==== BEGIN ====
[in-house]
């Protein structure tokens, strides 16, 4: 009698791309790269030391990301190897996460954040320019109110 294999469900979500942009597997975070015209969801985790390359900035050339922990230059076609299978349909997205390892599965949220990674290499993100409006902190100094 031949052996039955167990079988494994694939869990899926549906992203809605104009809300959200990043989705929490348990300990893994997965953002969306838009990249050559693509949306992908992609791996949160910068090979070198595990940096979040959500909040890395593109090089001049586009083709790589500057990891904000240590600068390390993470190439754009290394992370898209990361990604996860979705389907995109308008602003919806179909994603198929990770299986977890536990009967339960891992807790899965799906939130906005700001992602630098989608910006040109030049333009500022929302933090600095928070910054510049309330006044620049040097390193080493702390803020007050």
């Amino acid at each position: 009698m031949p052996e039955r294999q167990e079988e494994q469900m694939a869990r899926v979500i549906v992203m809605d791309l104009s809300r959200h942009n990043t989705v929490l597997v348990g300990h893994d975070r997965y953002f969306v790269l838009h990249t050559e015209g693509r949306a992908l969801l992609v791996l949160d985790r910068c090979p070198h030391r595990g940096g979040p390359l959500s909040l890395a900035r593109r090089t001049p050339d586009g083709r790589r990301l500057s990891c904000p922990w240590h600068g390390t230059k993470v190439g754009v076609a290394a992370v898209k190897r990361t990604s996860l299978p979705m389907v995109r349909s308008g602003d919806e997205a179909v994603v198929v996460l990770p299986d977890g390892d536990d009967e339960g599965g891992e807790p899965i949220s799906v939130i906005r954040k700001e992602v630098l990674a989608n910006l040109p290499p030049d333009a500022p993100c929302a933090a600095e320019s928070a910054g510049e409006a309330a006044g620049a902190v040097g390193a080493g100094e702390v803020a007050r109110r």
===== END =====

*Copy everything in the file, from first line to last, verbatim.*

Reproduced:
[in-house]
């Protein structure tokens, strides 16, 4: 009698791309790269030391990301190897996460954040320019109110 294999469900979500942009597997975070015209969801985790390359900035050339922990230059076609299978349909997205390892599965949220990674290499993100409006902190100094 031949052996039955167990079988494994694939869990899926549906992203809605104009809300959200990043989705929490348990300990893994997965953002969306838009990249050559693509949306992908992609791996949160910068090979070198595990940096979040959500909040890395593109090089001049586009083709790589500057990891904000240590600068390390993470190439754009290394992370898209990361990604996860979705389907995109308008602003919806179909994603198929990770299986977890536990009967339960891992807790899965799906939130906005700001992602630098989608910006040109030049333009500022929302933090600095928070910054510049309330006044620049040097390193080493702390803020007050």
């Amino acid at each position: 009698m031949p052996e039955r294999q167990e079988e494994q469900m694939a869990r899926v979500i549906v992203m809605d791309l104009s809300r959200h942009n990043t989705v929490l597997v348990g300990h893994d975070r997965y953002f969306v790269l838009h990249t050559e015209g693509r949306a992908l969801l992609v791996l949160d985790r910068c090979p070198h030391r595990g940096g979040p390359l959500s909040l890395a900035r593109r090089t001049p050339d586009g083709r790589r990301l500057s990891c904000p922990w240590h600068g390390t230059k993470v190439g754009v076609a290394a992370v898209k190897r990361t990604s996860l299978p979705m389907v995109r349909s308008g602003d919806e997205a179909v994603v198929v996460l990770p299986d977890g390892d536990d009967e339960g599965g891992e807790p899965i949220s799906v939130i906005r954040k700001e992602v630098l990674a989608n910006l040109p290499p030049d333009a500022p993100c929302a933090a600095e320019s928070a910054g510049e409006a309330a006044g620049a902190v040097g390193a080493g100094e702390v803020a007050r109110r």